Log in
Thyroid UK
93,803 members107,802 posts

BH results in - advice welcome

Hi, have just had results. Apart from raised CRP it's all looking fine and dandy (NB I've not been diagnosed as hypo, but as having ME).

CRP 4.6 (<3.0)

Ferritin 109.8 (20-150)

FT4 15.59  (12-22)

FT3 4.17 (3.1-6.8)

TSH 2.38 (0.27-4.20)

Reverse T3 18 (10-24)

T4 total 92.7 (64.5-142)

Anti-thyroidperoxidase abs 12.2 (<34)

Anti-thyroglobulin 10 (<115)

Vit D 119 (<25 deficient)

Vit B12 621 (<140 deficient)

Serum folate 10.9 (10.4-42.4)

Any help with interpretation would be great.

Many thanks,


12 Replies

Which supplements are you taking ? 


None apart from 1000iu Vit D and magnesium (currently on a train so can't give dosage details).

1 like

Thyroid results could be better - in as much as the TSH is on the cusp of displaying Hypo.  FT4 and FT3 low in range.  I am not a medic but could it be Central Hypothyroidism rather than Primary ?  it is something I have read here on the forum.  Maybe the Pituitary Gland is not functioning optimally.  Someone who knows better than I - will be along shortly to give better advice.....


Thank you Marz for your help and kindness. I've just asked BH about the units of measurement for the FT3 and rT3 so I can work out the ratio. 

Others have mentioned central hypothyroidism in the recent past and I've been advised to have cortisol tests. However, I have also been informed by the BH doctor that in pituitary probs the FT3 and FT4 are usually below range and the TSH is either below range or very low in range. My results don't fit with this so it's an unusual picture. Other lab results that normally indicate pituitary problems, such as LH and FSH are also in range.

A bit of a mystery!


Your CRP is too high, (but not dramatically high so doctors wouldn't pay attention to it) suggesting you have inflammation or infection somewhere. The problem is it doesn't tell you where. I suspect, although I have no proof, that the commonest site for inflammation would be somewhere in the gut.


If your gut is inflamed it could be caused by coeliac disease or a gluten intolerance. Many of us on here have been tested for coeliac disease and it has come back negative. Despite that many of us get benefits from giving it up 100% - a lifestyle change, not a diet.

There are lots of other possibilities of course - you could have an allergy or intolerance to some other food. Some people give up dairy or lactose and it helps. I don't know anything about how people track down allergens or other things they have an intolerance to.

Do you take lots of antacids? Acid blockers?


Ferritin 109.8 (20-150) - This is fine, don't take any iron supplements. Be aware though that your serum iron can be lower than desirable despite the good ferritin because the body stores iron in ferritin when inflammation or infection occurs. See this link for an explanation : irondisorders.org/anemia-of...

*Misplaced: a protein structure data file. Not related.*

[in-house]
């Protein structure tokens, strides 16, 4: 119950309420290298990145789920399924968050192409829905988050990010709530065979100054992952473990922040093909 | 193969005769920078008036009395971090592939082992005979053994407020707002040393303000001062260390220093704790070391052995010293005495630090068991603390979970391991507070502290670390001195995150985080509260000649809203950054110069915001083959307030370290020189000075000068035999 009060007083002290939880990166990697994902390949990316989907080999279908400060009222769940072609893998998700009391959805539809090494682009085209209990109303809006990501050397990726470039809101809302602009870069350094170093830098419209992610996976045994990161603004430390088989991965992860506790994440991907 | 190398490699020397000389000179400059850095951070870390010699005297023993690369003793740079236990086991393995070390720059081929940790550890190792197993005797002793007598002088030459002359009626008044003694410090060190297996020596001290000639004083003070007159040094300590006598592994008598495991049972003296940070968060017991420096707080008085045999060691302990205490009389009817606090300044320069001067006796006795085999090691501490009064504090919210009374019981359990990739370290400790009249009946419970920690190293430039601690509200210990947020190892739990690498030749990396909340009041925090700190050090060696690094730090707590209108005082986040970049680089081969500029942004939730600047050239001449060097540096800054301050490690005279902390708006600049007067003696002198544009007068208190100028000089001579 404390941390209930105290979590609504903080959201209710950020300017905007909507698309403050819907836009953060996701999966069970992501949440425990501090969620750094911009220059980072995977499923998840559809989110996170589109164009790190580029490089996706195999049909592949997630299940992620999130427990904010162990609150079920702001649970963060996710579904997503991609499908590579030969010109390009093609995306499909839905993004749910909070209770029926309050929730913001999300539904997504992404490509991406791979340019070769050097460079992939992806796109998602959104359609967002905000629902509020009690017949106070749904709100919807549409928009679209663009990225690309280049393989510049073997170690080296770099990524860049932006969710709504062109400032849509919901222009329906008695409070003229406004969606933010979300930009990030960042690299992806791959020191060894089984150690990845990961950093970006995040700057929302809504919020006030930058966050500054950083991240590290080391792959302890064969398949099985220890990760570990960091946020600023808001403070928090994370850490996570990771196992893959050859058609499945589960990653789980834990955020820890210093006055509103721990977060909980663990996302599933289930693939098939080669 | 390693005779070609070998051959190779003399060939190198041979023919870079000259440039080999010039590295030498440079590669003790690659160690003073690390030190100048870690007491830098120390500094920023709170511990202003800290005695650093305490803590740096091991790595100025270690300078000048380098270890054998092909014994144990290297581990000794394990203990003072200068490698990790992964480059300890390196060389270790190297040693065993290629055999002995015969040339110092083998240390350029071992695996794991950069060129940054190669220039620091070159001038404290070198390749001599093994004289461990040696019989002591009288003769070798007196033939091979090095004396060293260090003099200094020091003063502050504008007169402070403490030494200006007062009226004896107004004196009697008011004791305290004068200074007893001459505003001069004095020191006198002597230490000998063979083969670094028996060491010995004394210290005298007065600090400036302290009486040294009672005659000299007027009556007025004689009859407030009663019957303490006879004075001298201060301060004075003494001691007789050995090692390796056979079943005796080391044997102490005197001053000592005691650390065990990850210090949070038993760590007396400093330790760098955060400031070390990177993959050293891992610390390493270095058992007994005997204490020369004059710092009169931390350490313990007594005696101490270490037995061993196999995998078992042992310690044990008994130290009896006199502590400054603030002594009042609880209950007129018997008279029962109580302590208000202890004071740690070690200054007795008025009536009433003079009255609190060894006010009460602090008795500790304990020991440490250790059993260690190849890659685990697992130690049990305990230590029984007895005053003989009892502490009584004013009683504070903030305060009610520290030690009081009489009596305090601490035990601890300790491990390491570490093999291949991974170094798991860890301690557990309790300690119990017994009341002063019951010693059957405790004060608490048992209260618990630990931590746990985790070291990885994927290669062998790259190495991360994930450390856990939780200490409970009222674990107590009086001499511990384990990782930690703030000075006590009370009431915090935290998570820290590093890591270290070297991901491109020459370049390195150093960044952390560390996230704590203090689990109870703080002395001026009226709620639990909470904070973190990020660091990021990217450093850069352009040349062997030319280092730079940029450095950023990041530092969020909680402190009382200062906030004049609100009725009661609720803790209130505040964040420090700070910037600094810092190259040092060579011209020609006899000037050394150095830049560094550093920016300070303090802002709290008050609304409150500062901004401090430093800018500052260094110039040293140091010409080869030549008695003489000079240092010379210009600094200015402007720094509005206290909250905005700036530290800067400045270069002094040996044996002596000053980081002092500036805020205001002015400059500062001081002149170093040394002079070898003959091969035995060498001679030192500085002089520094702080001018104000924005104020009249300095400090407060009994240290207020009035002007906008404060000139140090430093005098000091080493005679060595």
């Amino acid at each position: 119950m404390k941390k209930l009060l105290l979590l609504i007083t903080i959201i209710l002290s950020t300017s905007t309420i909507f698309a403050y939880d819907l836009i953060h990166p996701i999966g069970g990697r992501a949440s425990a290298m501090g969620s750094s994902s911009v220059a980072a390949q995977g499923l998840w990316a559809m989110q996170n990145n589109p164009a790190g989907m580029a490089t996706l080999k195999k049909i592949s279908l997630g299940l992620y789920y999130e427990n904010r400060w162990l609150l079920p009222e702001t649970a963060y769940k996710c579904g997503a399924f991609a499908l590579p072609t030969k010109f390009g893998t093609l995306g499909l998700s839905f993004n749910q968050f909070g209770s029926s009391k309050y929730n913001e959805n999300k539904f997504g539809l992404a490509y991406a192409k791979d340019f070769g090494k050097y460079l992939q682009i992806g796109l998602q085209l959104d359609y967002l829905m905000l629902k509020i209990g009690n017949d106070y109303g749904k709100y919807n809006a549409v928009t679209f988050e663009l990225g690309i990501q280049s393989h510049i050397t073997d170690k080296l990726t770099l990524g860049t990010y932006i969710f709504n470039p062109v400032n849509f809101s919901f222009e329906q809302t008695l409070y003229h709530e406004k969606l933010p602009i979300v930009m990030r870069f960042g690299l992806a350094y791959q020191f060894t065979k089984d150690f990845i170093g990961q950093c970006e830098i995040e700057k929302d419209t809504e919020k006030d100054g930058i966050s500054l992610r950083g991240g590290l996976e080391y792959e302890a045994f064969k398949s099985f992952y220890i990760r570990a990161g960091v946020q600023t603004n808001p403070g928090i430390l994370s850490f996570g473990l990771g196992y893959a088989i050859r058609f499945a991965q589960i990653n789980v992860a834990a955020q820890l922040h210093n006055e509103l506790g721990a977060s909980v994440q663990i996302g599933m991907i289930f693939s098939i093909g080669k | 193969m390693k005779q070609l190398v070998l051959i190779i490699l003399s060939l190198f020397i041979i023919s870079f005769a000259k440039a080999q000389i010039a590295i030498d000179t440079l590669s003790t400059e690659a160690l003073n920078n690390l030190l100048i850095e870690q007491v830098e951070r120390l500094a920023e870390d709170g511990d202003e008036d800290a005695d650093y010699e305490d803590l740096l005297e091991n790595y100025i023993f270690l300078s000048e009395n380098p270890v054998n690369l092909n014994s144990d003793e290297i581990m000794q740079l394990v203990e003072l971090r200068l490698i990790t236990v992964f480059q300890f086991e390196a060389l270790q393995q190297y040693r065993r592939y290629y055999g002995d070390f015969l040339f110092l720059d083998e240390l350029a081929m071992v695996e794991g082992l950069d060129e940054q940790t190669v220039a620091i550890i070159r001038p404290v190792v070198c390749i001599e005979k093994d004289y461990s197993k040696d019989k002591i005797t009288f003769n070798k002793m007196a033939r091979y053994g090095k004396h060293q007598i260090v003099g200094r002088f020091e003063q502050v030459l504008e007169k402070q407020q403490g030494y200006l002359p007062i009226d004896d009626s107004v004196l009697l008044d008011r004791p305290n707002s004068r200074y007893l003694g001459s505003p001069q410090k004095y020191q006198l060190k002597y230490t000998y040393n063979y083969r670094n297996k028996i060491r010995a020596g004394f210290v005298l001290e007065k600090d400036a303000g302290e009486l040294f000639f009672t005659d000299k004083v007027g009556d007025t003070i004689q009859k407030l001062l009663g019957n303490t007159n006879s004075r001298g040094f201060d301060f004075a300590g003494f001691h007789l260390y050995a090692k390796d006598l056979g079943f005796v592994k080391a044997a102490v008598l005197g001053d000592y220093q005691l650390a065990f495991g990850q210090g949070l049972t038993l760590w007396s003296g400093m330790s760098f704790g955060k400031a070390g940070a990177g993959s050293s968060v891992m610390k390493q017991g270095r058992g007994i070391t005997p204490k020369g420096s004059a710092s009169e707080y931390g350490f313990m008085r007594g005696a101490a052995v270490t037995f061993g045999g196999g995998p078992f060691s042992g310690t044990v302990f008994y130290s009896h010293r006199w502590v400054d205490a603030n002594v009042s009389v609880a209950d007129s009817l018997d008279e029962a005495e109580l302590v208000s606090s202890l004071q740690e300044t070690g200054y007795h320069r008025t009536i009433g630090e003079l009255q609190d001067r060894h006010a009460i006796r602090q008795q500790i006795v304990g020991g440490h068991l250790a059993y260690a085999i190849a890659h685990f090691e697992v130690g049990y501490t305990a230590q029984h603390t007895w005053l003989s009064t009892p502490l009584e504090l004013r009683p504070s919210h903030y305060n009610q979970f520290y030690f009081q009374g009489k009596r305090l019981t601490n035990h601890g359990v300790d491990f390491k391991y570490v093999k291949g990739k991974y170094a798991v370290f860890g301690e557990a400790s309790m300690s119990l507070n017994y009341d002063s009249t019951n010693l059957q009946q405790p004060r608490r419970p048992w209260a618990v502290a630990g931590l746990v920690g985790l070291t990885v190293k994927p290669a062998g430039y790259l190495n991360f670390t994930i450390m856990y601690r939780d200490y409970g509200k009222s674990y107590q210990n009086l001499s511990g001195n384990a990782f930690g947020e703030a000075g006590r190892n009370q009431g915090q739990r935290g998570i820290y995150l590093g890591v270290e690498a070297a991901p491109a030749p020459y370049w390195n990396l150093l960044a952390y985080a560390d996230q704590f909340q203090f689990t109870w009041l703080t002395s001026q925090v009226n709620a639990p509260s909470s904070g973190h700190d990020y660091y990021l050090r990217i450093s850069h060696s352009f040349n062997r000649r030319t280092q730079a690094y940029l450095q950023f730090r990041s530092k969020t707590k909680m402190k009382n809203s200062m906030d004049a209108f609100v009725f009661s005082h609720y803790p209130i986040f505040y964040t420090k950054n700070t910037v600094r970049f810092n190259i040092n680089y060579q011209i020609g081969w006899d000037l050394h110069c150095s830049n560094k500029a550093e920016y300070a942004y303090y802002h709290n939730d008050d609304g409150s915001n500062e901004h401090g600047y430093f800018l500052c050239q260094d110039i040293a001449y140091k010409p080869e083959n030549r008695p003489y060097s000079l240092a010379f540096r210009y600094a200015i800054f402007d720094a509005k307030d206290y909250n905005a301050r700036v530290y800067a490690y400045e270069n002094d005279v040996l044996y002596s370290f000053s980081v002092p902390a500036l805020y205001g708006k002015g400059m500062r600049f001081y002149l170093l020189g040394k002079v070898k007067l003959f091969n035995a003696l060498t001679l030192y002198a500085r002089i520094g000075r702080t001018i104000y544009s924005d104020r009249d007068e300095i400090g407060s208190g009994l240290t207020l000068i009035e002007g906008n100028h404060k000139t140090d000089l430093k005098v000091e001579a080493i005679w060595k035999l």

Vit D 119 (<25 deficient) - This is fine. If you've been taking vitamin D supplements drop your dose to a maintenance level.

Vit B12 621 (<140 deficient) - This is not bad at all, compared to many B12 levels I've seen. However the pernicious anaemia society recommends a level of 1000 to avoid any deficiency symptoms and to help us feel well. You could, if you were worried about it, take 1000mcg methylcobalamin per day. Many of us use Jarrow Formulas or Solgar methylcobalamin. Once you've taken B12, your level will probably end up over the reference range. B12 isn't poisonous, so don't worry about it. Your body gets rid of excess B12 in urine. Once your level is over 1000, you could probably dose just a couple of times a week to maintain a good level. But you'd have to try it and see.

Serum folate 10.9 (10.4-42.4) - this is too low, I think (this is my personal opinion) that it needs to be in the top quarter of the range. If you get your B12 level up it is a good idea to keep the other B vitamins at good levels as well, including methylfolate. Taking a good quality B Complex is well worth doing. There are different forms of some of the B vitamins and some are more easily absorbed than others. I use Thorne Research Basic B Complex which I buy from Amazon. Do some research into "activated B vitamins". There are plenty of products to choose from.


Only just seen this and your previous reply. No not taking antacids etc. Usually B12 levels (when tested through NHS) are well beyond the upper range and rising. Agree that folate levels are rock bottom so may be worth taking supplements as you suggest.

CRP may be temporary as at the time of the blood draw I was feeling pretty awful but no discernible virus.

Thanks for your help.


Anti-thyroidperoxidase abs 12.2 (<34)

Anti-thyroglobulin 10 (<115)

The above levels suggest you don't have autoimmune thyroid disease - so no Hashimoto's to worry about for now. But, it is possible you have it and it is going through a quiet phase right now.

FT4 15.59  (12-22)

FT3 4.17 (3.1-6.8)

TSH 2.38 (0.27-4.20)

Reverse T3 18 (10-24)

T4 total 92.7 (64.5-142)

Your Free T4 is about 36% of the way through the reference range. Your Free T3 is about 29% of the way through the reference range. Neither of these are good. Many people with hypo problems feel at their best when Free T4 is in the top quarter of the reference range, and Free T3 should be in the upper half of the range or even the upper third. But everyone needs to find the levels that work for them.

Your TSH is higher than desirable for a healthy person, but it isn't high enough for you because it isn't raising your Free T4 and Free T3 enough to make you feel well.